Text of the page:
The Dream Frontier is that rare book that makes available the cumulative wisdom of a century's worth of clinical examination of dreams and then reconfigured that wisdom on the basis of research in cognitive neuroscience. Drawing on psychodynamic theorists and neuroscientific researchers with equal fluency and grace, Mark Blechner introduces the reader to a conversation of the finest minds, from Freud to Jung, from Sullivan to Erikson, from Aserinksy and Kleitman to Hobson, as the work toward an understanding of dreams and dreaming that is both scientifically credible and personally meaningful.
The dream, in Blechner's elegantly conceived overview, offers itself to the dreamer as an answer to a question yet to be asked. Approached in thi open-ended manner, dreams come to reveal the meaning-making systems of the unconscious in the total absence of waking considerations of reality testing and communicability. Systems of dream interpretation arise as helpful, if inherently limited, strategies for apprehending this unconscious quest for meaning. Whereas students will appreciate Blechner's concise reviews of the various schools of dream interpretation, teachers and supervisors will value his astute reexamination of the very process of interpretating dreams, which includes the manner in which group discussion of dreams may be employed to correct for individual interpretive biases.
Elegantly written, lucidly argued, deftly synooptic but never ponderous in tone, The Dream Frontier provides a fresh outlook on the century just passed along with the keys to the antechambers of the new century's reinvestigation of fundamental questions of conscious and unconscious mental life. It transcends the typical limits of interdisciplinary reportage and brings both researcher and clinician to the threshold of a new, mutually enriching exploration of the dream frontier in search of basic answers to basic questions.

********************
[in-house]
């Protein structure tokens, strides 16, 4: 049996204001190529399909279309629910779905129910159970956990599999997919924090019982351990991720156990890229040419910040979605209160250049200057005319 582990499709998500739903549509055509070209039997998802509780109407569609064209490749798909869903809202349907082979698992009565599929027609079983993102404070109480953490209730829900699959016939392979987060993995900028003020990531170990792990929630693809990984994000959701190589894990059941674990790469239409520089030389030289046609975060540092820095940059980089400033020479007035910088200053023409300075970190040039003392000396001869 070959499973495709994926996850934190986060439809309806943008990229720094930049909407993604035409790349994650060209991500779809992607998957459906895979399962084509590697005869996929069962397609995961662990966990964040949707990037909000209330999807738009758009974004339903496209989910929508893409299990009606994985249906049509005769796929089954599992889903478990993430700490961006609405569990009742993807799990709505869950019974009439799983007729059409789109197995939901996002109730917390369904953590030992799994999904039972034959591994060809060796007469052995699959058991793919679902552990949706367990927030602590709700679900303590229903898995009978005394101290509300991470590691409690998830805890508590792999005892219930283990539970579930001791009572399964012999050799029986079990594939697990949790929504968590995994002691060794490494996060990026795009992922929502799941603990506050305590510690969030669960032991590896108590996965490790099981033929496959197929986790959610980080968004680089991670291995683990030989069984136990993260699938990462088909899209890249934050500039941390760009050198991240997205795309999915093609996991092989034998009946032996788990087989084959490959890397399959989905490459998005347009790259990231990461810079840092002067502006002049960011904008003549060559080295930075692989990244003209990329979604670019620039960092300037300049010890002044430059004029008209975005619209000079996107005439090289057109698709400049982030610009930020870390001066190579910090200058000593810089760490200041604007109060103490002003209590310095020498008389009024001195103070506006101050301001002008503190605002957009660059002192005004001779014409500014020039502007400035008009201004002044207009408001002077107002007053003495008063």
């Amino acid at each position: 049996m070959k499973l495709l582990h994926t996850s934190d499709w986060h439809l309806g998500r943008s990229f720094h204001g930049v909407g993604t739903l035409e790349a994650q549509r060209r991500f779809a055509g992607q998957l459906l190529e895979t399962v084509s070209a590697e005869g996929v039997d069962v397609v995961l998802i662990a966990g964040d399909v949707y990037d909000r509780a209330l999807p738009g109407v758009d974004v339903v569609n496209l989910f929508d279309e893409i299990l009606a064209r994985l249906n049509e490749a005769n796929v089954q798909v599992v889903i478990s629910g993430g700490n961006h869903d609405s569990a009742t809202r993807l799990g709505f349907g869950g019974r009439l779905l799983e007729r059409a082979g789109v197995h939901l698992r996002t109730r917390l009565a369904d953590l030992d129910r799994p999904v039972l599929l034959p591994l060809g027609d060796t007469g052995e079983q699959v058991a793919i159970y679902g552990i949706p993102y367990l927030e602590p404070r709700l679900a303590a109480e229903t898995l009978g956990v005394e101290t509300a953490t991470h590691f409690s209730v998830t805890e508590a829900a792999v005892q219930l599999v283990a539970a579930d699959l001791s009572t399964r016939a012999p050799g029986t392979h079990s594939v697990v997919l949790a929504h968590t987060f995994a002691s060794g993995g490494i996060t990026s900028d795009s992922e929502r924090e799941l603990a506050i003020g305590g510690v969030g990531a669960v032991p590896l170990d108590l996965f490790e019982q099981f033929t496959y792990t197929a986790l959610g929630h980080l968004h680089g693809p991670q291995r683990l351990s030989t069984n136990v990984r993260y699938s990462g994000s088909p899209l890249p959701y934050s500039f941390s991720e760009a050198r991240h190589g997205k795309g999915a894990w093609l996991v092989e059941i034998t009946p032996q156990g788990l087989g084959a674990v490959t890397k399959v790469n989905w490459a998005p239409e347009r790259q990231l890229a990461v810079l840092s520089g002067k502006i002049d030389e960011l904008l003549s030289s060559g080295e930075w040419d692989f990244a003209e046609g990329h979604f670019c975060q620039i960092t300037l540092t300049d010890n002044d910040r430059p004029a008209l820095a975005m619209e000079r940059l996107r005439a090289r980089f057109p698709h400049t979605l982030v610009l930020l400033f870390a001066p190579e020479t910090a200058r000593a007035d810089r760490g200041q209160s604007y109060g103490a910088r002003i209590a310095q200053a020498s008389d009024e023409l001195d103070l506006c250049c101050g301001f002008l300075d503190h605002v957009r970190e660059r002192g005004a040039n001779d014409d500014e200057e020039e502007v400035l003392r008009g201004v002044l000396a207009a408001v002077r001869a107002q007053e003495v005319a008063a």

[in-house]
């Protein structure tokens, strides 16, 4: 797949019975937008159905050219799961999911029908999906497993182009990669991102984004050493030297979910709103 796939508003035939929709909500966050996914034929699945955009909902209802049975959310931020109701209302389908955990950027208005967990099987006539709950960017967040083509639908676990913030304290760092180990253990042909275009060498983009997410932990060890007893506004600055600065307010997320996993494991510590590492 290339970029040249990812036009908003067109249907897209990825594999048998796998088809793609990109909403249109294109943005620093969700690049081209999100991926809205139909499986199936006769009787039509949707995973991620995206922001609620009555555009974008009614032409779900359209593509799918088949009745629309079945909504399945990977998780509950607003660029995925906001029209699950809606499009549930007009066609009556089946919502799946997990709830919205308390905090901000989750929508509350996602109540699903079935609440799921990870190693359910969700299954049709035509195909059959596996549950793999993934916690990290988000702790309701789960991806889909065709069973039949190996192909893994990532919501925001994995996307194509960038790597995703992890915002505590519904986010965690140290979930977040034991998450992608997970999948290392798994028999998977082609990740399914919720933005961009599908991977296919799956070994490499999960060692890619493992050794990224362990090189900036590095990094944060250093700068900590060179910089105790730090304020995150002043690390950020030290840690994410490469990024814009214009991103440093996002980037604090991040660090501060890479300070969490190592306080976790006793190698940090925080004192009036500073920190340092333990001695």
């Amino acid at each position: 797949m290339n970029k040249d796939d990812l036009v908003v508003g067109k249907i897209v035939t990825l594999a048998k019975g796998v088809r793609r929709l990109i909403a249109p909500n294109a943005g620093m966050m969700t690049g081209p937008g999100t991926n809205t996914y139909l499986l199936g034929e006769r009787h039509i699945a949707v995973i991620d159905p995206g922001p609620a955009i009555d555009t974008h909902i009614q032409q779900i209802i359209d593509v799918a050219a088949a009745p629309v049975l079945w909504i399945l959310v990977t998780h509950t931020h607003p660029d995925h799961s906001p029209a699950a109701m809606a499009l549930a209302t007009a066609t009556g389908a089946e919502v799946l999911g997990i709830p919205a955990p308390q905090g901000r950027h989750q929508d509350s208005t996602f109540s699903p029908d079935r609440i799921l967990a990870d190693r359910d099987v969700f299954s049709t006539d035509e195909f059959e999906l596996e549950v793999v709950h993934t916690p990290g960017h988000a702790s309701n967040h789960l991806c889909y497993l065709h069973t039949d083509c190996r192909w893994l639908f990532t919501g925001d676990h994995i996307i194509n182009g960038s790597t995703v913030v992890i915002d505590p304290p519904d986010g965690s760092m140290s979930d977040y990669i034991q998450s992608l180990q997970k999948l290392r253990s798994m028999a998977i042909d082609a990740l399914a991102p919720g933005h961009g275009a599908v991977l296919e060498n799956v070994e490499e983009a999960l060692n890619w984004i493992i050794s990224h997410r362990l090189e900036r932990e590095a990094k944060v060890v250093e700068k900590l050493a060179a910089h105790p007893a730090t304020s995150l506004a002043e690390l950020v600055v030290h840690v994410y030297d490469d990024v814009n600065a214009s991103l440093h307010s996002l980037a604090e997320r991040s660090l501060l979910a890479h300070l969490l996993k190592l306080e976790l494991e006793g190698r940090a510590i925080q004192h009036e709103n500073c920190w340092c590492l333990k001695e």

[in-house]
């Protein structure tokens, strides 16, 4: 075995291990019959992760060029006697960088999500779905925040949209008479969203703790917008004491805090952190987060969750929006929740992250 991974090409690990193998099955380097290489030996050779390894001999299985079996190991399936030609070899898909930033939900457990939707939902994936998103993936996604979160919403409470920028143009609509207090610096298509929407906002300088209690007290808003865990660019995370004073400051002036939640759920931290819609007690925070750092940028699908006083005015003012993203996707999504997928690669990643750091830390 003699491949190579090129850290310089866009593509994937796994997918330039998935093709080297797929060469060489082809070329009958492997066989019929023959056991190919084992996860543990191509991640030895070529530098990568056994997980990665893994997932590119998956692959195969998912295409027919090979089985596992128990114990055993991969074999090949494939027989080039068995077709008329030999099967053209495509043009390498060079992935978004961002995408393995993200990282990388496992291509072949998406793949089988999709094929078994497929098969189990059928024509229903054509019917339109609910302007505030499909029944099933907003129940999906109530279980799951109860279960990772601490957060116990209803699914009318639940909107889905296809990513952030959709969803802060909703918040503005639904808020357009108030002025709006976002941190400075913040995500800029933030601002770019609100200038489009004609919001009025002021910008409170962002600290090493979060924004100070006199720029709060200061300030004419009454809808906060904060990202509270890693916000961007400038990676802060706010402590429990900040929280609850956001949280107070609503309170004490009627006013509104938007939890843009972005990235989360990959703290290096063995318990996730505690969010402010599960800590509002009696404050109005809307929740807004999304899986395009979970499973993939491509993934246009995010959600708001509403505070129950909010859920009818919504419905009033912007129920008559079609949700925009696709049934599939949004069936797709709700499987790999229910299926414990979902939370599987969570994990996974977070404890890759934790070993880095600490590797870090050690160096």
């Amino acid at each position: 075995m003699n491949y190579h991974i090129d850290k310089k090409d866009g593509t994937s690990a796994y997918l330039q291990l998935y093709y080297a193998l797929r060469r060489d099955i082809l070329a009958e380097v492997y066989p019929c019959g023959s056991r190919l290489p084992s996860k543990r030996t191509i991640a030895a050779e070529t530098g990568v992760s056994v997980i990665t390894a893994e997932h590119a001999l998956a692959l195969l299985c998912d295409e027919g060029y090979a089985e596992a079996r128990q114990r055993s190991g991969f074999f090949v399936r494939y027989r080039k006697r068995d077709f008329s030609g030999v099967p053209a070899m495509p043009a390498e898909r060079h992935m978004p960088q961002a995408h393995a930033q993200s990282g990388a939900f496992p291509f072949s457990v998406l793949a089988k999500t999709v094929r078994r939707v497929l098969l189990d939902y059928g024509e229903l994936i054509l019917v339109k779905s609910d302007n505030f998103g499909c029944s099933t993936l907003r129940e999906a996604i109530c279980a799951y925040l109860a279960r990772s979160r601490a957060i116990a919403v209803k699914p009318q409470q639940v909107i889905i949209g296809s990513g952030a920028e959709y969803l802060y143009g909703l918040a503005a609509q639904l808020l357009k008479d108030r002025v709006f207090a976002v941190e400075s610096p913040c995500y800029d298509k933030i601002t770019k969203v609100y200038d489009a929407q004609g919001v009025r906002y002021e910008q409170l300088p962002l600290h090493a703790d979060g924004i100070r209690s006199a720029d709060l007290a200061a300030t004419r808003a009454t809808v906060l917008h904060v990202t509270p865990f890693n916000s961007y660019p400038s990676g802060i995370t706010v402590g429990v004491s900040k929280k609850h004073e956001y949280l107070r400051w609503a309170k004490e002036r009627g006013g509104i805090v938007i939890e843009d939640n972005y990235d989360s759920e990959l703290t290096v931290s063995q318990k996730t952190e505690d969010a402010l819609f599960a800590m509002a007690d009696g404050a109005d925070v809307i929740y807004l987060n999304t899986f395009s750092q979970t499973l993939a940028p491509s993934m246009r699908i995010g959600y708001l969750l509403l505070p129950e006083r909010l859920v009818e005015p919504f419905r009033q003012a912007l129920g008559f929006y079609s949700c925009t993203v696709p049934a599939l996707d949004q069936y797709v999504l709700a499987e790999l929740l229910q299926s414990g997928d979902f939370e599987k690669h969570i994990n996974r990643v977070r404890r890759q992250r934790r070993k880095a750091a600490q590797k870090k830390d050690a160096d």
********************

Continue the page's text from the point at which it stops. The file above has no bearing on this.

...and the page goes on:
Table of Contents
I. Introduction and Overview
1. The Dream Frontier
II. New Ways of Thinking About Dreams
2. The Analysis and Creation of Dream Meaning
3. Secondary Revision, Tertiary Revision, and Beyond
4. Who Creates, Has, Remembers, Tells, and Interprets the Dream?
5. We Never Lie in Our Dreams
6. Condensation and Interobjects
7. Oneiric Darwinism
8. Dreams and the Language of Thought
III. Clinical Work With Dreams
9. Vectors of Dream Interpretation
10. How to Analyze Dreams: Fundamental Principles
11. How to Analyze Dreams: Special Topics
12. Homonyms and Other Wordplay in Dreams
13. Dream Acts: Dreams in Analysis as Actions
14. Dream Symbols
15. Kleinian Positions and Dreams
16. The Patient's Dreams and the Countertransference
17. Dreams as Supervision, Dreams in Supervision
18. The Clinical Use of Countertransference Dreams
19. The Reallocation of Madness
IV. Sleep, Dreams, and the Brain
20. Knowing What We Know in Waking and Dreaming
21. What Dreams Can Tell Us About the Brain
22. Endoneuropsychic Perception